Background Macrophage activation syndrome (MAS) is a sometimes fatal complication of rheumatic disorders, most commonly complicating sJIA in childhood [1, 17, 20]. MAS is related to familial hemophagocytic lymphohistiocytosis (HLH) which has been traditionally treated with high doses of etoposide chemotherapy [7]. Since MAS is not considered to be a result of homozygous mutations in cytolytic pathway genes, and because the HLH treatment protocol is associated with a high degree of mortality, rheumatologists have chosen to treat rheumatic disease associated MAS with non-cytotoxic immunosuppression. This typically includes a combination of high dose corticosteroids (CS), the calcineurin inhibitor, cyclosporine A, and, more recently, the addition of the recombinant interleukin-1 (IL-1) receptor antagonist (IL-1Ra), anakinra [17]. While lower doses of anakinra (1-2 mg/kg/day) may suffice to treat MAS associated with systemic juvenile idiopathic arthritis (sJIA) [3, 9, 12], when patients are already on anakinra, even higher doses may be required to control MAS [8-10]. In addition to anakinra, other IL-1 blocking agents are also available for treatment of sJIA [22]. Canakinumab (CKB) is a monoclonal antibody directed against IL-1β and has been shown to be highly effective in treating sJIA [19]. When MAS occurs in the setting of CKB treated sJIA, it is currently unknown whether or not increased dosing of CKB will help treat the MAS. Case Presentations Herein, we describe 2 patients with sJIA, who required higher than sJIA standard dosing of CKB to effectively resolve episodes of MAS that occurred despite standard doses of CKB. Patient 1: An 11-month-old boy presented with prolonged fever, evanescent salmon-colored rash, knee arthritis, hepatomegaly, pericarditis, leukocytosis, and elevated erythrocyte sedimentation rate (ESR), C-reactive protein (CRP), and serum levels of liver enzymes. sJIA with associated MAS was suspected and treatment with CS was initiated with a good response. Disease relapses occurred at the ages of 18 and 23 months after tapering doses of CS. IL-1 blockade was initiated with CKB as this was the only IL-1 blocker available in Russia. After the first injection at the age of 25 months (standard dose of 4 mg/kg every 4 weeks) he had a good clinical response, and he weaned off CS. He did well until the 57th day after starting CKB (just before the 3rd CKB injection) when he presented with knee arthritis (no fever or rash) and increased CRP and liver enzymes [alanine aminotransferase (ALT), aspartate aminotransferase (AST)]. Within two weeks after the 3rd CKB injection, he presented with fever, rash, symptoms of enterocolitis, and liver enzyme elevation. He was admitted to the hospital and had continued fever, hepatomegaly, diarrhea, and increased CRP, ALT, AST, lactate dehydrogenase (LDH), and ferritin. After several days of IV antibiotics, intravenous immunoglobulin (IVIG) (1 gr/kg), and pulse methylprednisolone therapy (30 mg/kg) followed oral CS, the fever and rash resolved, and the CRP, ALT, AST, LDH, and ferritin were decreased. However, on the 9th day of admission the patient’s condition dramatically deteriorated. The fever and rash returned, and he developed pancytopenia, and increased CRP, ALT, AST, ferritin (16.932 ng/ml), and LDH (2.770 U/l), with decreased total serum protein (5.6 g/d), albumin (2.8 g/dl), and sodium (127 mmol/l). His labs and clinical exam were consistent with coagulopathy, a hemorrhagic syndrome, and central nervous system dysfunction. Repeated courses of high dose (30 mg/kg) pulse methylprednisolone therapy, IVIG, fresh frozen plasma, and broad-spectrum antibiotics were ineffective. Due to developing life-threatening resistant MAS, CKB was administered at ~3-times the recommended dose (12.5 mg/kg). This resulted in a dramatic clinical improvement (fever and rash resolved within 3 days after the CKB injection), and normalization of his lab abnormalities within a week. No side effects from increased CKB were noted, and the patient was discharged to home 9 days post-CKB with a tapering regiment of oral CS. His hospital course and laboratory values are plotted and summarized in Figure 1 and Table 1. He has done well as is now receiving conventional CKB dosing (4 mg/kg every 4 weeks). Patient 2: An 8-year-old girl with sJIA was doing well on CKB (4 mg/kg every 4 weeks) without the need of CS therapy. However, she developed a clinically mild form of MAS without signs of a sJIA flare (no arthritis or rash) just before her 9th CKB injection. One month before (at the time of the 8th CKB injection) she had mild anemia (Hb = 11.5 g/dl), leukopenia (WBC = 3.9 × 103/mm3), and increased LDH (475 U/l), ferritin (412.3 ng/ml), and CRP (6.0 mg/l). The diagnosis of MAS was considered, and CKB was injected at the standard dose (4 mg/kg). At the time of 9th scheduled CKB injection she had developed sore throat, lymphadenopathy, and low grade fever, but no rash or arthritis. She continued to deteriorate clinically, and her liver laboratory parameters worsened: increased ALT (181 U/l), AST (131.8 U/l), and LDH (753 U/l). She received an increased dosage of CKB (~2-times normal, 7.5 mg/kg) for the scheduled 9th injection without corticosteroids. Her clinical and laboratory features of MAS resolved within a week without any noted adverse events. Her next CKB injection was in 28 days at a dose of 6 mg/kg and was then tapered to 4 mg/kg for the 10th monthly CKB injection. She continues to do well at this current dose of CKB. As it is known sJIA is an autoinflammatory condition with a peak age of onset of 2 years of age [2] but can occur in the first 12 months of life like patient N 1 reported herein. MAS is a life-threatening complication of sJIA [17], and MAS is likely more common in children with sJIA than previously considered [1]. Diagnostically, MAS can be a challenge as many features are shared with sJIA flares, and MAS can be present at disease onset [2]. Unlike the HLH criteria [7], preliminary MAS criteria for sJIA include liver dysfunction [16], as was noted in both children reported herein. Typically, elevated serum ferritin is a sensitive marker of MAS [5]. However, with the increased use of IL-1 and IL-6 blockade in children with sJIA, the ferritin value may be blunted, even in the setting of MAS, and the ratio of ferritin to ESR may be of greater diagnostic utility [6]. For patient N 2 reported herein, the MAS presentation was associated with only a slightly elevated ferritin level, and clinically the prodromal stage leading up to MAS in both patients was longer than usual. Anecdotally, we have observed this phenomenon in othersJIA patients who developed MAS onbiologic therapies. Moreover, we have noted severe organ damage during the MAS course that did not necessarily correlatewell with ferritin levels. Thus, one must be aware of these diagnostic dilemmas so as to not delay appropriate MAS therapy in the setting of sJIA on biologic therapy. As many as half of the cases of MAS are medically-resistant to standard dose sJIA therapy and frequently require more aggressive treatment: cyclosporine A, high dose CS, and cytokine targeted biologic medications [20, 21]. For many patients, IL-1 is a key cytokine in the pathogenesis of sJIA [14] and associated MAS [17], and disease flares have been associated with increased amounts of pro-inflammatory cytokines, particularly IL-1β. Theoretically, increased IL-1 production can overwhelm the body’s countering mechanisms (e. g. production of IL-1Ra). Anakinra is a recombinant version of naturally occurring IL-1Ra, and increased doses of IL-1Ra may be needed to bind excessive amounts of IL-1β. There are now several publications demonstrating the efficacy of increased anakinra dosing to treat MAS episodes [8, 13, 18]. Despite its documented benefit in treating sJIA [15], anakinra is not available in all parts of the world. However, 2 other IL-1 blocking agents have been studied as therapy for sJIA, CKB (a monoclonal antibody to IL-1β) [19] and rilonacept (an IL-1 receptor fusion protein) [11]. Currently, there is limited data regarding the use of CKB and rilonacept for treating MAS in the setting of sJIA. Indeed, there are only a few cases of MAS reported to occur during or after CKB treatment of sJIA in randomized controlled trials [19]. Herein, we report the use of increased doses of CKB in 2 children with sJIA treated with standard dose CKB for treatment of MAS. Both sJIA patients received one scheduled injection of an increased dose of CKB (150 mg, ~3-and 2-times standard doses, respectively) with rapid resolution of MAS allowing for tapering back down to standard CKB dosing of 4 mg/kg every 4 weeks. There were no notable short term adverse events consistent with the published safety and efficacy of high doses of CKB from clinical trials. For example, after a single dose of 10 mg/kg of CKB, free IL-1β was reduced by more than 90 % for more than 60 days [4]. In a subsequent long-term phase III extension trial, cryopyrin mutant patients with residual symptoms after the first CKB dose responded to an increased dose of up to 8 mg/kg and/or an increased dosing frequency [10]. As cytokine inhibitors target circulating or locally produced cytokines, there appears to be a larger therapeutic window for dosing of these medications compared to traditional medicines which directly target cells. One must also be careful to not always attribute (cause and effect) the development of MAS in the setting of cytokine inhibition to the therapy itself, as increased dosing of the same biologic medication may be highly beneficial in resolving the MAS. Conclusions sJIA and MAS are often both IL-1-driven conditions. MAS can occur in the setting of sJIA treated with standard dosing of IL-1 blockade by CKB. Our report provides evidence for the efficacy and safety of short term increased doses (2-3-times normal) of CKB in treating sJIA associated MAS. Further study of the efficacy and safety of increased doses of CKB for treatment of MAS in children with sJIA is warranted. Consent Written consent was obtained from the patient families for publication of these reports. Approval of higher-dose canakinumab treatment was obtained from the local ethical committee of Saint Petersburg State Pediatric Medical University.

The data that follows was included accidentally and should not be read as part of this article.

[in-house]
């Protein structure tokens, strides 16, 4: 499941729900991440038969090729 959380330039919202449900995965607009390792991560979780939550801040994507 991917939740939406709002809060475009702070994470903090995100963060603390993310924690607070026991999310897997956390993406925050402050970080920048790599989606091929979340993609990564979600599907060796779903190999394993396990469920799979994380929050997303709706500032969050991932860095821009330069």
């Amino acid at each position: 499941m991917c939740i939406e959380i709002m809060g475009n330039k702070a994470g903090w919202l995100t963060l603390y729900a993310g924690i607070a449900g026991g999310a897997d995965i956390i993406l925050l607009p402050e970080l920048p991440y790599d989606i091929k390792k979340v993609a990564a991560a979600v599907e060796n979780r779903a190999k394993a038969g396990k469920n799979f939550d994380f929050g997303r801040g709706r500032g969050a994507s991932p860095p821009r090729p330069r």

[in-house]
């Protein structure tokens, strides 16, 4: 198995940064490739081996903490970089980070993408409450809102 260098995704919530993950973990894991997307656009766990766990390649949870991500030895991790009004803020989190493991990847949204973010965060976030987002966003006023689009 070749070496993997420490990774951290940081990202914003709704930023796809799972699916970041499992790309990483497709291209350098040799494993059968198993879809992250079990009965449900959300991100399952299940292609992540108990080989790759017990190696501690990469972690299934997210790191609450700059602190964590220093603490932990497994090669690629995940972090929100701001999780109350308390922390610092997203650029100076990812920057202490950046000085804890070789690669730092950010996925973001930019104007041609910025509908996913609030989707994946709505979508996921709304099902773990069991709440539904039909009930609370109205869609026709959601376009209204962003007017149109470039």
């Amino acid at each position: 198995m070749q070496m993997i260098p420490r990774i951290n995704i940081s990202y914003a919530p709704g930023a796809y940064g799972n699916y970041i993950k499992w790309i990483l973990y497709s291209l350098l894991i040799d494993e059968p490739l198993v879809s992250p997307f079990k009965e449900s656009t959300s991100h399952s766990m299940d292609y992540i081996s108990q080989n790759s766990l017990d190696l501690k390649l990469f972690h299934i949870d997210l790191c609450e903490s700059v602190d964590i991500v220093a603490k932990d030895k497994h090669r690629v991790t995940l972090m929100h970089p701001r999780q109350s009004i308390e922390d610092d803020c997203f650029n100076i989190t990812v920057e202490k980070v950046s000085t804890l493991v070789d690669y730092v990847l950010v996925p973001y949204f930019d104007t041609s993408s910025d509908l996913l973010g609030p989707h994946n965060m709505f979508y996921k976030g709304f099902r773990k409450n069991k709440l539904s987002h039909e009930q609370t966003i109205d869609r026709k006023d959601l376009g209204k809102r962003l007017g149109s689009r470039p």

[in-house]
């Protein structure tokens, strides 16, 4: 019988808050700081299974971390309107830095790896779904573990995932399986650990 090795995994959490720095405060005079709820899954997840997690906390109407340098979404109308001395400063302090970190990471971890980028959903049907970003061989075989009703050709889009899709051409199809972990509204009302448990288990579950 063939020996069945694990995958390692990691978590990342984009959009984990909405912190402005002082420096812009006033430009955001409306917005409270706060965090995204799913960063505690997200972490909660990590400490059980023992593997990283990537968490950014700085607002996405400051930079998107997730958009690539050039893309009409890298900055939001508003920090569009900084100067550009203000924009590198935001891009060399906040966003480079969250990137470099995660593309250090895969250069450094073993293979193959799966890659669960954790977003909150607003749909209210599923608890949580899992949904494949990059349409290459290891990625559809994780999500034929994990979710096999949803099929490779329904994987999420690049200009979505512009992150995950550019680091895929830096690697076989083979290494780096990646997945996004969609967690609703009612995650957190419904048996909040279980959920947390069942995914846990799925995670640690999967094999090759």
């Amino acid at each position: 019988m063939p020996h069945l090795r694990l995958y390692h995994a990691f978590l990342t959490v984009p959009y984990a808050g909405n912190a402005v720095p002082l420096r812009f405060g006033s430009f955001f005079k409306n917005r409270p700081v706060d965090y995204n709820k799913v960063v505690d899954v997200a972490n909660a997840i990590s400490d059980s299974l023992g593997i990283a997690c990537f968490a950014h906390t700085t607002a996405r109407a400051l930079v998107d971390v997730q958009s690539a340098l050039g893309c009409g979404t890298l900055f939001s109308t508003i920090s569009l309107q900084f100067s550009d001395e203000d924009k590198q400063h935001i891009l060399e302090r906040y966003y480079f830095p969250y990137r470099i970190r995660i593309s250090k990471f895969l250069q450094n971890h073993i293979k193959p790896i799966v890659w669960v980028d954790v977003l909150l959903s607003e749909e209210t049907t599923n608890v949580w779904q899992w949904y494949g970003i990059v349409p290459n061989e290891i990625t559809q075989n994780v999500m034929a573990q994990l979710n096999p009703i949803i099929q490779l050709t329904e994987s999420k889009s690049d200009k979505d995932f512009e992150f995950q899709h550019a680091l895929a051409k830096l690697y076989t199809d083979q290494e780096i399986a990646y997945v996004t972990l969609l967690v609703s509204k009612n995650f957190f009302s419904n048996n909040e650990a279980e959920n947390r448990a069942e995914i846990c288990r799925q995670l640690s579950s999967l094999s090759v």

Mikhail Mikhaylovich Kostik

Saint Petersburg State Pediatric Medical University

Email: mikhail.kostik@gmail.com
Associate Professor, Chair of Hospital Pediatrics

Tatyana Serafimovna Likhacheva

Saint Petersburg State Pediatric Medical University

Email: tatianasl@list.ru
MD, Research Fellow, Chair of Hospital Pediatrics

Irina Aleksandrovna Chikova

Saint Petersburg State Pediatric Medical University

Email: irinachikova@gmail.com
MD, Research Fellow, Chair of Hospital Pediatrics

Natal’ya Valer’yevna Buchinskaya

Saint Petersburg State Pediatric Medical University

Email: nbuchinskaia@gmail.com
MD, Research Fellow, Chair of Hospital Pediatrics

Natal’ya Nikolaevna Abramova

Saint Petersburg State Pediatric Medical University

Email: abrnatalia@yandex.ru
MD, the physician of ICU and Anesthesiology Department

Olga Valeryevna Kalashnikova

Saint Petersburg State Pediatric Medical University

Email: koira7@yandex.ru
MD, PhD, Associate Professor, Chair of Hospital Pediatrics

Randy Q Cron

University of Alabama, School of Medicine

Email: rcron@peds.uab.edu
MD, PhD, Dr Med Sci, Professor

Vyacheslav Grigoryevich Chasnyk

Saint Petersburg State Pediatric Medical University

Email: chasnyk@gmail.com
MD, PhD, Dr Med Sci, Professor, Head of the Department of Hospital Pediatrics

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Copyright (c) 2014 Kostik M.M., Likhacheva T.S., Chikova I.A., Buchinskaya N.V., Abramova N.N., Kalashnikova O.V., Cron R.Q., Chasnyk V.G.